Brown sauce has long been a popular choice on both sides of the Atlantic. But whether it’s HP, or Daddies, OK sauce or Tiptree’s Wilkin & Sons, where did this oddly named condiment come from? And how has it ended up in every supermarket in the western world?
For us British, the most synonymous variety of Brown Sauce is undoubtedly HP; which by their own reckoning accounts for 75% of all sales within the UK brown sauce market. Interestingly, it’s also equally popular in Canada, whereas here in the good old USA, the equivalent A1 Steak Sauce makes up the vast majority of sales. Furthermore, as blue collar as HP sauce appears, it’s complex, fruity flavour is undoubtedly delicious; thinking back I’m surprised I liked it so much as a lad, especially when my dad would insist on lathering up both sides of bacon sarnie with copious amounts of it on a Saturday morning.
Invented in the 1870s by Frederick Gibson Garten; a Nottinghamshire greengrocer with a penchant for marketing - he cleverly knocked up the concoction using exotic tamarind, dates and molasses, and then claimed the sauce was regularly served in the canteen at the height of government. He trademarked the name “HP Sauce” in 1895, and began decorating his bottles with the now-familiar portrait of the Commons (Those with a keen eye will spot the recently added scaffolding on newer bottles). In 1903, a local vinegar manufacturer bought the recipe and all branding for from Garten for £150 (and the settlement of some unpaid debts), and the rest, as they say, is history.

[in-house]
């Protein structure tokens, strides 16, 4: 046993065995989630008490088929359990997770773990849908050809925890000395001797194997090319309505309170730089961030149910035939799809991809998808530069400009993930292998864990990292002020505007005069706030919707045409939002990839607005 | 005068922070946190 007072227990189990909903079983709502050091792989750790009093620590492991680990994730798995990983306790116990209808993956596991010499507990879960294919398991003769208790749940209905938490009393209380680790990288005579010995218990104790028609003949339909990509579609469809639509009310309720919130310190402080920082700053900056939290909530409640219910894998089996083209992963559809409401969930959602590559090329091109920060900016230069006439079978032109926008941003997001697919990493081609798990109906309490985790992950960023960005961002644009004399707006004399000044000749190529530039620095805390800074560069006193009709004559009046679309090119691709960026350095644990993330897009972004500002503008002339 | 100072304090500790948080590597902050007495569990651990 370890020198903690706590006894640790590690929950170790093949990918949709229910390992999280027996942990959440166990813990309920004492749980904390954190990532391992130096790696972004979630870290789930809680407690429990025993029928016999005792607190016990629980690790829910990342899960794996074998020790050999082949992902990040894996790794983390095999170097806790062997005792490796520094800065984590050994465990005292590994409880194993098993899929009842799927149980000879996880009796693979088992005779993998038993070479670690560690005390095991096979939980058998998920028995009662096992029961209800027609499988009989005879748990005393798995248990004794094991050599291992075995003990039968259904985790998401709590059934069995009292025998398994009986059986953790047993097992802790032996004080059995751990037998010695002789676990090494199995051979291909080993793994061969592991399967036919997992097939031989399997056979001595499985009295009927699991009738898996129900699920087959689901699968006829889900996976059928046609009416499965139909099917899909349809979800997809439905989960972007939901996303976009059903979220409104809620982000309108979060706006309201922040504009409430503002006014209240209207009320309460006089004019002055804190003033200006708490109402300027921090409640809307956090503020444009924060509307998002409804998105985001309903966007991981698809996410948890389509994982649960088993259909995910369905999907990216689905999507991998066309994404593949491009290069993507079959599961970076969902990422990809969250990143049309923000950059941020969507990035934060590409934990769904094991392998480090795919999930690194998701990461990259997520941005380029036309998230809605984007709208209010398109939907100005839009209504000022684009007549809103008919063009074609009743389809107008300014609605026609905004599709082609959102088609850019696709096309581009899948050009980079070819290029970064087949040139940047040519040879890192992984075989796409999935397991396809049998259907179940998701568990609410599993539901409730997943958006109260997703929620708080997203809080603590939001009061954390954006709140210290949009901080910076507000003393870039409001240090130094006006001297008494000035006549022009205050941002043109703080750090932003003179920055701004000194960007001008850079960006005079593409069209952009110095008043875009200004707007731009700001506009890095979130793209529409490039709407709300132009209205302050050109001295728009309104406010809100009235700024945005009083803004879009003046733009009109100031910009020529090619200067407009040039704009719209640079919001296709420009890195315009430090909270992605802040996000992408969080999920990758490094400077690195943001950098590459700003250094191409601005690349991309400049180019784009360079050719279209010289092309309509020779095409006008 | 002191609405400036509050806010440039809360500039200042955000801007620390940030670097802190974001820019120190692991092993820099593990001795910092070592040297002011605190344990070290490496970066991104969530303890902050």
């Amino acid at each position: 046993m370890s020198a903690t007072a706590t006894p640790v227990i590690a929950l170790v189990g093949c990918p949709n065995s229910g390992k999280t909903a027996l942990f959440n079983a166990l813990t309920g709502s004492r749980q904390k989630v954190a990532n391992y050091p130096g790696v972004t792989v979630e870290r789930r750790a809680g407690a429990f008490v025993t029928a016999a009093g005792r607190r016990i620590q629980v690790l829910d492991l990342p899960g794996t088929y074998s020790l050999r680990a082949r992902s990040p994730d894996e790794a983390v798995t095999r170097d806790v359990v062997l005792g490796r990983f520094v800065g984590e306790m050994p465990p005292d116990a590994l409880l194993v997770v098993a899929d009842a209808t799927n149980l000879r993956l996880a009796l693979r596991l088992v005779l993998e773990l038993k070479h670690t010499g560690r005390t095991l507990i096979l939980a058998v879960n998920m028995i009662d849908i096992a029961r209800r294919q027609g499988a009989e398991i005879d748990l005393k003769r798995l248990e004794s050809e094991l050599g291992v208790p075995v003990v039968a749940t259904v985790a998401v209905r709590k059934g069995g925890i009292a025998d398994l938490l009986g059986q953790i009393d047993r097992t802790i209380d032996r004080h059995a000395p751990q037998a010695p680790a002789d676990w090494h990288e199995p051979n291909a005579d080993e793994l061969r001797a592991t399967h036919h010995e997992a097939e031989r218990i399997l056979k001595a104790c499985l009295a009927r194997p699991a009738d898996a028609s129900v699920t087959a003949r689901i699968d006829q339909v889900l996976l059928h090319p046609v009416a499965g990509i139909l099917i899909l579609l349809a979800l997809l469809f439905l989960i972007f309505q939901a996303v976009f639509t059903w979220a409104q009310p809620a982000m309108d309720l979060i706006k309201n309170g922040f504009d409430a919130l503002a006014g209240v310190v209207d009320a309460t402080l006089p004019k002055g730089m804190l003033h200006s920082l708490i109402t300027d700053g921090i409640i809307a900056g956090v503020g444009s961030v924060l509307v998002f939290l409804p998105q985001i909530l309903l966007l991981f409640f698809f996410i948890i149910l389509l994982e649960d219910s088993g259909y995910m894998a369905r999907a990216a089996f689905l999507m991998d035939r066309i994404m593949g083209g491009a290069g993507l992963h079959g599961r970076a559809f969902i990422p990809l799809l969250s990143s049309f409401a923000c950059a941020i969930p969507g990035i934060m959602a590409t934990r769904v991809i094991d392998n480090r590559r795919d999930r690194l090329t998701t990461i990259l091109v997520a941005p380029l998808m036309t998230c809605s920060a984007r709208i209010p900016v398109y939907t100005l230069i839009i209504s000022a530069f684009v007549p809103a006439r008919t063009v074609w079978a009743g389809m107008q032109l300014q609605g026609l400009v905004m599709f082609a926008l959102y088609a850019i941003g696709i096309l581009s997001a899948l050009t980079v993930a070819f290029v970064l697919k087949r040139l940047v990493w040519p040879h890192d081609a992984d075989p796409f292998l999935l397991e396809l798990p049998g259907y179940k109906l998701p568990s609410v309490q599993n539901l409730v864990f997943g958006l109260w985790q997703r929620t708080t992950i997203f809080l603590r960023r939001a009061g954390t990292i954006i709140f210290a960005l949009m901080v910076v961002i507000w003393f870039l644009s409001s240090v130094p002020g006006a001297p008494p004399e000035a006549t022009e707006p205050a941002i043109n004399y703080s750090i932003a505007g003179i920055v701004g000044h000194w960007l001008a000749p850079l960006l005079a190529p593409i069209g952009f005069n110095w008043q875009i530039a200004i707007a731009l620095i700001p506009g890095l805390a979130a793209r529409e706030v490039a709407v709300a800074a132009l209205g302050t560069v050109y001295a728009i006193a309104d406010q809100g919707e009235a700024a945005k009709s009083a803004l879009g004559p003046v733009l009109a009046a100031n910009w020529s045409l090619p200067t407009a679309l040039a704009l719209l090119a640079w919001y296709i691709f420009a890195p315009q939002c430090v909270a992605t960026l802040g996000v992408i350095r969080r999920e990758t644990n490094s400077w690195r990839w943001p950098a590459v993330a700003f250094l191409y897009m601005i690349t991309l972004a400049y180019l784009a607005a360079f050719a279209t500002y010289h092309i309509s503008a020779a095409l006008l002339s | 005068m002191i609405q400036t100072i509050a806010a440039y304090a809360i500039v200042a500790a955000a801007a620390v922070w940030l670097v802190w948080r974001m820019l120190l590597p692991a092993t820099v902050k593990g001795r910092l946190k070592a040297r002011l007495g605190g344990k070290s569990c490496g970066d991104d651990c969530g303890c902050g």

The sauce caught on quickly. HP's biggest UK rival, Daddies, began production in 1904, and has also grown in popularity. In the 1960’s and 70's many referred to the condiment as “Wilson’s Gravy” after then PM Harold Wilson’s wife quipped to a journalist that her husband would "drown everything in HP Sauce". Interestingly, Wilson preferred Worcestershire Sauce, but he felt having a reputation for liking HP portrayed him as more of a “man of the people”. If one were to take a quick look at #HPSauce on Instagram, one would quickly find both the overwhelming straightforwardness of the dishes it goes with and the varied internationalism of its admirers. Brown sauce is undoubtedly one of the most highly appreciated and sought after expat foods.
While HP is no longer made in Britain, (there was some public protest when it was announced that production was moving to the Netherlands), HP remains entirely British in spirit: described as "The Official Sauce of Great Britain" in a former marketing campaign, this condiment demonstrates that we Brits love hearty flavours and layered complexity (just look at all the curries we tuck into!). After all, is there anything better than a full English breakfast, with a healthy dose of brown sauce?